Setting: The Temple (built by King Herod), ~ 33 a.d.
A rich Jewish man had hosted his distant kinfolk and friends in Jerusalem for the better part of the month. They were celebrating together the success of their latest business venture as well as Passover; rather, they would have were it not for the events of the last week. The one called Jesus of Nazareth had arrived, and that seemed to be the start of the disturbance. Everything that followed began and ended with him. It was said that even now he was being crucified, but the host did not have the stomach to see such a gruesome display. He suggested that they all visit the Temple, which was sure to be unusually quiet and peaceful in these trying times.
The magnificence of the place was beyond imagining, but some of his friends were soon disappointed when The host translated the warning for them:
IS TO GO BEYOND THE BALUSTRADE
AND THE PLAZA OF THE TEMPLE ZONE
WHOEVER IS CAUGHT DOING SO
WILL HAVE HIMSELF TO BLAME
FOR HIS DEATH
WHICH WILL FOLLOW
So they were left behind in the Court of the Foreigner as they could go no further in. The rest of the group were again separated as this was The Court of the Women and there was a separate entrance for the wives. They were allowed only so far in and no further.
Then the host and his male relatives were allowed into the court of men, but even they could not go much further in as there was the court of priests and then past that the Holy of Holies, which only the High Priest could enter at high festival times. So they remained to pray. While they were doing do, an earthquake shook the building and the curtain tore in two, allowing them to look into the Holy of Holies. The awe of this reached even to the ladies and foreigners who looked beyond the gates in their respective courts wondering “What does this mean?”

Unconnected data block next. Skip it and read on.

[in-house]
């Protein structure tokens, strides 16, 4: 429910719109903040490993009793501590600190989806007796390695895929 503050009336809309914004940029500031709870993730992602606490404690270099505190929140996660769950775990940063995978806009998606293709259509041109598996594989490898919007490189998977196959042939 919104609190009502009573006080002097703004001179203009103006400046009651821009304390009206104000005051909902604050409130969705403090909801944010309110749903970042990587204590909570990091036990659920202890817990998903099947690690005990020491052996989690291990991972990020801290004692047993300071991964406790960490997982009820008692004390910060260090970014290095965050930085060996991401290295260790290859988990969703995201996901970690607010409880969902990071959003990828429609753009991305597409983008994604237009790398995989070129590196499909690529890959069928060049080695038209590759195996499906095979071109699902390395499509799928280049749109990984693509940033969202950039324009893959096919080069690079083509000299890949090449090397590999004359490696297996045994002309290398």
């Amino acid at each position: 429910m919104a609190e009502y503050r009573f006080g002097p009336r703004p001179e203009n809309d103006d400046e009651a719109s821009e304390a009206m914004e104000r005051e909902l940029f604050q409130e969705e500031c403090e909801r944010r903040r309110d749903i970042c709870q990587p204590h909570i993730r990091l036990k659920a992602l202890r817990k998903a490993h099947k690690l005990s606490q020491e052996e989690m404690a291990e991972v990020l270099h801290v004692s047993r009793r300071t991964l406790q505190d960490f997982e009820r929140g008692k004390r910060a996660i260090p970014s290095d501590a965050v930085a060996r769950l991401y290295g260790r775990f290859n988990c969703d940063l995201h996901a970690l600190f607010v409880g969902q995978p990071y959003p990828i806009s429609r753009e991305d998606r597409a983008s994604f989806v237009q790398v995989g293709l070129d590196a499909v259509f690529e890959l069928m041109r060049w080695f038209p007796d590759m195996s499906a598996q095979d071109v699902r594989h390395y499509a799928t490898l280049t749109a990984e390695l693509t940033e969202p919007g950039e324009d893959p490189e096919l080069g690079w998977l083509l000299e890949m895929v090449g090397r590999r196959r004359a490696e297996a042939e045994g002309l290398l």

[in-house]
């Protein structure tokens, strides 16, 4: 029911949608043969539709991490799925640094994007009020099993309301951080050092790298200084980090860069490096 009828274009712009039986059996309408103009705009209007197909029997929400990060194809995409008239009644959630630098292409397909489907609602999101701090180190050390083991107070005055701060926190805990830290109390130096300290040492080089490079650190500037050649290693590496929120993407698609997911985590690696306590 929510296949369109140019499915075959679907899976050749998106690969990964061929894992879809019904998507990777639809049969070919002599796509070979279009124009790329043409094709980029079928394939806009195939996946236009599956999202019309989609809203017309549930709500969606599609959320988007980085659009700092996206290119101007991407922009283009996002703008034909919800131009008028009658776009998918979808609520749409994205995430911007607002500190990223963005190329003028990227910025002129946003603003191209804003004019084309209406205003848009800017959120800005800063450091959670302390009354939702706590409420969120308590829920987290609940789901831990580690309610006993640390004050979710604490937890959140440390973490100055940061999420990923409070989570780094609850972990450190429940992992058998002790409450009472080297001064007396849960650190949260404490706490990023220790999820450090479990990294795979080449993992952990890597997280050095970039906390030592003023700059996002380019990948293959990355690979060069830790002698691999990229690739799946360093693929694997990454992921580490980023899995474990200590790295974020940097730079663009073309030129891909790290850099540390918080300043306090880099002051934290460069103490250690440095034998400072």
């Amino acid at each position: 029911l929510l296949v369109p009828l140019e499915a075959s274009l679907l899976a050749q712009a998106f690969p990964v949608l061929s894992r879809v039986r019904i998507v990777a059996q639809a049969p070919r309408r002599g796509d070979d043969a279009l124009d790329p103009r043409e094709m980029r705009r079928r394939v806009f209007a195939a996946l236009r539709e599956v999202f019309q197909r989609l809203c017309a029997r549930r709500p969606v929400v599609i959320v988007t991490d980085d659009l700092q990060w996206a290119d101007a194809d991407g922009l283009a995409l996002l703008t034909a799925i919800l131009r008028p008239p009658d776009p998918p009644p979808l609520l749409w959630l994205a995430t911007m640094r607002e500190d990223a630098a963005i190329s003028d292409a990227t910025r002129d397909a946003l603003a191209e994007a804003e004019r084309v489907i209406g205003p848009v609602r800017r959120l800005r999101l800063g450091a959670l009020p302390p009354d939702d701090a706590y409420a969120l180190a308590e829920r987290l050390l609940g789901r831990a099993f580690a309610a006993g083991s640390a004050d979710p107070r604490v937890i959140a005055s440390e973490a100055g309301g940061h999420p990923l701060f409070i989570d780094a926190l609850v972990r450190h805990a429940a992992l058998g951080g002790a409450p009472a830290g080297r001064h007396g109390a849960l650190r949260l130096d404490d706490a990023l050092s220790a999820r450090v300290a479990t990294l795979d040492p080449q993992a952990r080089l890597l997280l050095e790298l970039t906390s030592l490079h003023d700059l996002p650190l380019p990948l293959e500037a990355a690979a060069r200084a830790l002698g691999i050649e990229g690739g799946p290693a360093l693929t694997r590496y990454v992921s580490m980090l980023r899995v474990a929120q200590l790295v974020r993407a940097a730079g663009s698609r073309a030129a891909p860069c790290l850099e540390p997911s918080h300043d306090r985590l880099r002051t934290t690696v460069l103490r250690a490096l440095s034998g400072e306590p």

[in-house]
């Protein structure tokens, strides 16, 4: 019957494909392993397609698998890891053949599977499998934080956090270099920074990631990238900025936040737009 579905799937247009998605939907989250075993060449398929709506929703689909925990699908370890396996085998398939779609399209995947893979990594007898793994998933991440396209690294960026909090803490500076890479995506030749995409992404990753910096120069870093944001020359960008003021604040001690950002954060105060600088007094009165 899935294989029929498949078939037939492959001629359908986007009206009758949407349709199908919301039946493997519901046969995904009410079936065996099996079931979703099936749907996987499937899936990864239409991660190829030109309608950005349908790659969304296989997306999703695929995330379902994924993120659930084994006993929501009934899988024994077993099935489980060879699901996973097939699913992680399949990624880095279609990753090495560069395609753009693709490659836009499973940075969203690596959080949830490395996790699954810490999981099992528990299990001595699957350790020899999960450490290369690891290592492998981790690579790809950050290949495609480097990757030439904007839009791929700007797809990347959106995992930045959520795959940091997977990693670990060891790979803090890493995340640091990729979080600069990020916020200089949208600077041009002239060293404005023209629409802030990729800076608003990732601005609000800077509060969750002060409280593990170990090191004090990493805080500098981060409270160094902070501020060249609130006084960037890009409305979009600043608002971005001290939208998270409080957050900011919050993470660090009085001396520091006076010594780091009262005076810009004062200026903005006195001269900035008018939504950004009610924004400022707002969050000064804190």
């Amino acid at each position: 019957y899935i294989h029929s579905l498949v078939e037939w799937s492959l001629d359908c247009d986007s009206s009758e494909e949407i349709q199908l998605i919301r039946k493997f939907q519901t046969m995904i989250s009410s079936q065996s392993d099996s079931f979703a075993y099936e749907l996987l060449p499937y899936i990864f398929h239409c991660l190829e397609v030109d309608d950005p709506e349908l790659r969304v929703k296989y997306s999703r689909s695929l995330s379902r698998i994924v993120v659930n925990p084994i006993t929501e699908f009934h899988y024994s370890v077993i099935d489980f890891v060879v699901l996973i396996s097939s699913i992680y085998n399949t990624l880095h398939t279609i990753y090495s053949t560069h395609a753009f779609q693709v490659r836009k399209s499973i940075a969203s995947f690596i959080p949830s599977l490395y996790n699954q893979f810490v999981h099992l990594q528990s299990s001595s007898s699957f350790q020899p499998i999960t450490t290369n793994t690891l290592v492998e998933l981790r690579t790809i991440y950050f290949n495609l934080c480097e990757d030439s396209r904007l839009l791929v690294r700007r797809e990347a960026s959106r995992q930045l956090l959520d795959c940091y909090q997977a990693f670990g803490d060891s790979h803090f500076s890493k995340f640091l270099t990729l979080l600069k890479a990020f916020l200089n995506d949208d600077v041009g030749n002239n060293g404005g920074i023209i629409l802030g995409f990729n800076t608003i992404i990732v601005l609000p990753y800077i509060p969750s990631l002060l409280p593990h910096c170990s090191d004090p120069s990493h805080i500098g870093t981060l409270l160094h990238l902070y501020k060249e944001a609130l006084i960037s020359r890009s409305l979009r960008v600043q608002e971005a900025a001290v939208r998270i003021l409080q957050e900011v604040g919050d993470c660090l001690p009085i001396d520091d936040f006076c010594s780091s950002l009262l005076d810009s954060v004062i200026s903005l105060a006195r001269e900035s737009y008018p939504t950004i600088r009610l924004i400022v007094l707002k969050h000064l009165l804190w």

Today is International Woman’s Day, no, God didn’t say so, but we took it upon ourselves to set aside time to think of women. So it really bothered me to see some bloggers discussing the merits of deleting comments from women on issues of faith. They probably don’t know this, but that’s basically what has happened for centuries. We don’t know what the ladies on the Court of Women would have said to each other, they weren’t important to write down. They weren’t important enough to answer their questions. They weren’t important even when they were Christians to discuss what they had to say. Belief was the business of men and material concerns was the occupation of women.
It took Christianity centuries to undo the damage and they’re still not done; but it amazed me to learn that during the Great Awakening, women were writing down in journals their thoughts as they studied scriptures. In a sense, they were blogging long before such a thing ever existed. It’s true that men and women don’t see things the same way. A rich man and poor man wouldn’t either. A Russian and an Peruvian person would also have different experiences. But to tell the poor man or the Peruvian that their perspectives don’t count on the basis of class or nationality would be wrong. We need to know how they contribute to humanity just as much as we need the perspective of women of all classes and nationalities to contribute to what we are as a church body.
Women have been silenced for many millennium and the church saw to that for a very long time. For Christian men to decide that Christian women aren’t worthy to contribute to a conversation on theology isn’t nobility, it’s blatant sexism even if there’s a Bible verse that says it is permitted for men to silence women. What did Jesus die for, if not this: to break down barriers?